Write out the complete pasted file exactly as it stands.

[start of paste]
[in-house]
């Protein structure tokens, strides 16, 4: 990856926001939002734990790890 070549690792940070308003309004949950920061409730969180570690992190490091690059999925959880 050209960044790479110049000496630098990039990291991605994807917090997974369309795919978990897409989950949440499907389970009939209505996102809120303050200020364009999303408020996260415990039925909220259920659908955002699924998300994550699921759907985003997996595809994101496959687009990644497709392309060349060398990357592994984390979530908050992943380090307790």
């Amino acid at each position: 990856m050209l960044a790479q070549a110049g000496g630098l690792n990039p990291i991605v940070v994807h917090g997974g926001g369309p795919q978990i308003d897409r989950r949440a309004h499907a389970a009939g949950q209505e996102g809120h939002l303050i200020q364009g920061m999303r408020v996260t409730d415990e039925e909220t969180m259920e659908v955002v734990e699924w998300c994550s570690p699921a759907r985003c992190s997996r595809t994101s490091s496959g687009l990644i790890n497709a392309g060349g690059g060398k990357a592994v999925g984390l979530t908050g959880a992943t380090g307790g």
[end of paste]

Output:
[in-house]
């Protein structure tokens, strides 16, 4: 990856926001939002734990790890 070549690792940070308003309004949950920061409730969180570690992190490091690059999925959880 050209960044790479110049000496630098990039990291991605994807917090997974369309795919978990897409989950949440499907389970009939209505996102809120303050200020364009999303408020996260415990039925909220259920659908955002699924998300994550699921759907985003997996595809994101496959687009990644497709392309060349060398990357592994984390979530908050992943380090307790």
């Amino acid at each position: 990856m050209l960044a790479q070549a110049g000496g630098l690792n990039p990291i991605v940070v994807h917090g997974g926001g369309p795919q978990i308003d897409r989950r949440a309004h499907a389970a009939g949950q209505e996102g809120h939002l303050i200020q364009g920061m999303r408020v996260t409730d415990e039925e909220t969180m259920e659908v955002v734990e699924w998300c994550s570690p699921a759907r985003c992190s997996r595809t994101s490091s496959g687009l990644i790890n497709a392309g060349g690059g060398k990357a592994v999925g984390l979530t908050g959880a992943t380090g307790g």